I've just spent the last two hours having a nice conversation with a lady named Jean. She's Catholic and has served the Church in many ways including missionary work in Canada. She said some profound things, Regarding university she said that once you got your foot in the door of 'that culture, you'd sink'. She believes it's really difficult for young people today with all the pressures of society. I told her I'd like to be a journalist and we spoke of various pieces on religion in the news, and how the media can manipulate or exaggerate a story just for it to sell papers. One thing she said stuck with me: 'Well I'm sure you would write the truth'. Would I though? Would I be able to keep that integrity in a sector where one must do anything to get a story? It's a difficult one.
Tuesday 5th April
I slept terribly last night, waking up every hour. I had planned to attend Lauds at 4:45am but was so tired, I assumed Jean was right and that God wanted me to rest. I think it was probably due to me not wanting to disturb anyone with my alarm; I hoped I would wake up before it. Oh well, there's always tomorrow.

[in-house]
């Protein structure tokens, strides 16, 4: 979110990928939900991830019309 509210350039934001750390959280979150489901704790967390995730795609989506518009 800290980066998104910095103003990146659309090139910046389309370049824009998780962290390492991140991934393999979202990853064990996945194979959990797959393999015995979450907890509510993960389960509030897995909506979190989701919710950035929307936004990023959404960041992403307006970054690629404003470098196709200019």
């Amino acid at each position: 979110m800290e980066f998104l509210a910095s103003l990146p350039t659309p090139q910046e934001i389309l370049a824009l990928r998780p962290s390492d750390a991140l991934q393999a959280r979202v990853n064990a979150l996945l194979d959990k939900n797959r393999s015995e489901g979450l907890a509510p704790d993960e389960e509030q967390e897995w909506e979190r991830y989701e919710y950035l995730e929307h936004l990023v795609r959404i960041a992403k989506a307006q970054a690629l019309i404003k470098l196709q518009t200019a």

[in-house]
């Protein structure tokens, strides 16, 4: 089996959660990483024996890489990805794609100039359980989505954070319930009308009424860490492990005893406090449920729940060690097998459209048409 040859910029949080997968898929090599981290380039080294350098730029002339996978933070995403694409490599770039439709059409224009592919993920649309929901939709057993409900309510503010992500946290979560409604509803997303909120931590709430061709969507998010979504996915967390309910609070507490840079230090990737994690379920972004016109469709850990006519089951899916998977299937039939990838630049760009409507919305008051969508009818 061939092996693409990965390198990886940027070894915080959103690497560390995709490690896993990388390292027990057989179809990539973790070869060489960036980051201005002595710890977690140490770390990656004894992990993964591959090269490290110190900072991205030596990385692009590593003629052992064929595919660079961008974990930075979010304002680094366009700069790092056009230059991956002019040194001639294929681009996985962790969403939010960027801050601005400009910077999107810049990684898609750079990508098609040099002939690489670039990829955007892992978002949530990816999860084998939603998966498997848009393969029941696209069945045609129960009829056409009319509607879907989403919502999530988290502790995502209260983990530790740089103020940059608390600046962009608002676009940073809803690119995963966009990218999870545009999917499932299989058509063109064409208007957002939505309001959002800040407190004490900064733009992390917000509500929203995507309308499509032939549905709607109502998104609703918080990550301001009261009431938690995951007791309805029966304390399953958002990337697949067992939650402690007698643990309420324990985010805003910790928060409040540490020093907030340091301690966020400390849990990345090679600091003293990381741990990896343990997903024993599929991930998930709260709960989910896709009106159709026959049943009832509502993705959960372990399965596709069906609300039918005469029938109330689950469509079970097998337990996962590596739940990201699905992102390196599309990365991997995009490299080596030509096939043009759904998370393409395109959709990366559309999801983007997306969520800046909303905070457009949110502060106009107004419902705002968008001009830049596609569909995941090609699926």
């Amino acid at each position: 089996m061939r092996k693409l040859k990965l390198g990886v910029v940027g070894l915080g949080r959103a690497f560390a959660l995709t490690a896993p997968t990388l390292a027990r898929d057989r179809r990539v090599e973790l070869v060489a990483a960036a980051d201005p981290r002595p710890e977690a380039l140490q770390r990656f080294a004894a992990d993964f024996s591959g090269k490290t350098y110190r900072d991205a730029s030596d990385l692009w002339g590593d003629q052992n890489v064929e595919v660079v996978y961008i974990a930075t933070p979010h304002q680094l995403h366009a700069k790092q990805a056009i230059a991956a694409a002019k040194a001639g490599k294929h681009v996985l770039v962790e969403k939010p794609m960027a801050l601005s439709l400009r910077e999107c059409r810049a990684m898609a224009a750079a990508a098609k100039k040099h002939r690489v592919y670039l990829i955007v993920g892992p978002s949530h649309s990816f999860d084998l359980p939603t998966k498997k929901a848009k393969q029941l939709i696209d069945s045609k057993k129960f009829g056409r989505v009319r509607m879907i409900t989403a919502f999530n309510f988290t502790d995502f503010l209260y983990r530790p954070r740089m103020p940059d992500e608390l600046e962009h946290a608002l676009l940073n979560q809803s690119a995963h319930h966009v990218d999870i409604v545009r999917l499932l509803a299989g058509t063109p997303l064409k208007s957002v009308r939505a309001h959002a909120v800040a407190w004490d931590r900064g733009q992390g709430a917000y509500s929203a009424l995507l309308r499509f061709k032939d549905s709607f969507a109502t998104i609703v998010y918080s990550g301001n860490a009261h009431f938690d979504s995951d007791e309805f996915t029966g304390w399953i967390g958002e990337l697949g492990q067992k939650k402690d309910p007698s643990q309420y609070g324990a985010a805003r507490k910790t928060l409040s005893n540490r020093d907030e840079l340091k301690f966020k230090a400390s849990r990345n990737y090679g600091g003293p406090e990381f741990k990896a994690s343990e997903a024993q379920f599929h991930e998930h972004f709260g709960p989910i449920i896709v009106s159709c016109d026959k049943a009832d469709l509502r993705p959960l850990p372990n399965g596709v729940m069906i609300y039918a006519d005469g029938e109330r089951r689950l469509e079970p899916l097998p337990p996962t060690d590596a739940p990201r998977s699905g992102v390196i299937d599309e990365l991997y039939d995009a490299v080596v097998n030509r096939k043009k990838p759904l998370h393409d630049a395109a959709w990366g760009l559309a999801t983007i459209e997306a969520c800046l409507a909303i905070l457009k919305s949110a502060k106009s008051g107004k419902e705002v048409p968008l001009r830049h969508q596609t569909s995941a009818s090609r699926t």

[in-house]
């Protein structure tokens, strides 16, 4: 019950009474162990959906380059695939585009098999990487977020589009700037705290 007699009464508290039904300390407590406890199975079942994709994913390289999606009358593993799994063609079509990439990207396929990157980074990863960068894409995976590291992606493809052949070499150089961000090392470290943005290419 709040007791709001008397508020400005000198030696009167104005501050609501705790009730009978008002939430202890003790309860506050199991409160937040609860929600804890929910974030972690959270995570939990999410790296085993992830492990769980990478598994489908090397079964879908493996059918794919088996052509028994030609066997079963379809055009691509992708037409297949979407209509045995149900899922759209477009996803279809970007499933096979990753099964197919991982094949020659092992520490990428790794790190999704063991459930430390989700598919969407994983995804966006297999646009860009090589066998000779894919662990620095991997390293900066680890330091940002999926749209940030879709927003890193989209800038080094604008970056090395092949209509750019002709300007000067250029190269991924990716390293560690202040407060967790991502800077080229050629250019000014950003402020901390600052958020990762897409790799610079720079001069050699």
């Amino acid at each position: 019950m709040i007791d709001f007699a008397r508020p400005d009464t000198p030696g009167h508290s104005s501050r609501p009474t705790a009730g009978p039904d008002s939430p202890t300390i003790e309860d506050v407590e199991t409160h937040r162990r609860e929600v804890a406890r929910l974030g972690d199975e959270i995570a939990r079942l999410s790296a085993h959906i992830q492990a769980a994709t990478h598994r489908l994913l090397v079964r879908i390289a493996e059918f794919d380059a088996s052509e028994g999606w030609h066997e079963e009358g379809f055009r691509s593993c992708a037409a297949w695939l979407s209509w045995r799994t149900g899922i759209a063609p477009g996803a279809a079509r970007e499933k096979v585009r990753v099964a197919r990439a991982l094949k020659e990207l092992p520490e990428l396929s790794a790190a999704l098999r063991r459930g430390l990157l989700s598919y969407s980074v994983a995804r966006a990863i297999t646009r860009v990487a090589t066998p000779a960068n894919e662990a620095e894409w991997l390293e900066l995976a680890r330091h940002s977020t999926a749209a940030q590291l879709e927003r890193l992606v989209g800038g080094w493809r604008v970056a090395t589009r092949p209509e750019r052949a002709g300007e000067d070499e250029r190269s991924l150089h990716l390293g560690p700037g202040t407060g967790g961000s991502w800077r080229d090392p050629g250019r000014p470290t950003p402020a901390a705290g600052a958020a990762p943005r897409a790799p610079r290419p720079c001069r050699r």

I commented on the architecture - well floor plan - of the living room and kitchen, and was told that it was my penance to deal with it! (It wasn't that bad....)
The mornings here are just wonderful. I can see the forest out of my window, the varying shades of brown and green radiant from the rays of the morning sun. Whilst at Prinknash Abbey I had sheep outside my window, at the Dominican Sisters of St Joseph I had horses, and here at Pluscarden I have pheasants. They make the strangest noise - like a cross between a seagull cackle and an engine rev. Very odd.
Emotions were running high during Mass. It's a wonderfully moving thing to see a community of brothers saying Mass together in their vestments, and in Latin. There was one particular moment when the laity were going up to receive Communion, that I met the gaze of the monks and just felt an overwhelming sense of unworthiness. I felt judged. It wasn't the look on their faces, or even the fact that they were looking in my direction, but I felt as if God was glaring at me through them, reminding me of the things I had done, and that without confession I will not be able to receive the Eucharist. At that point I nearly cried.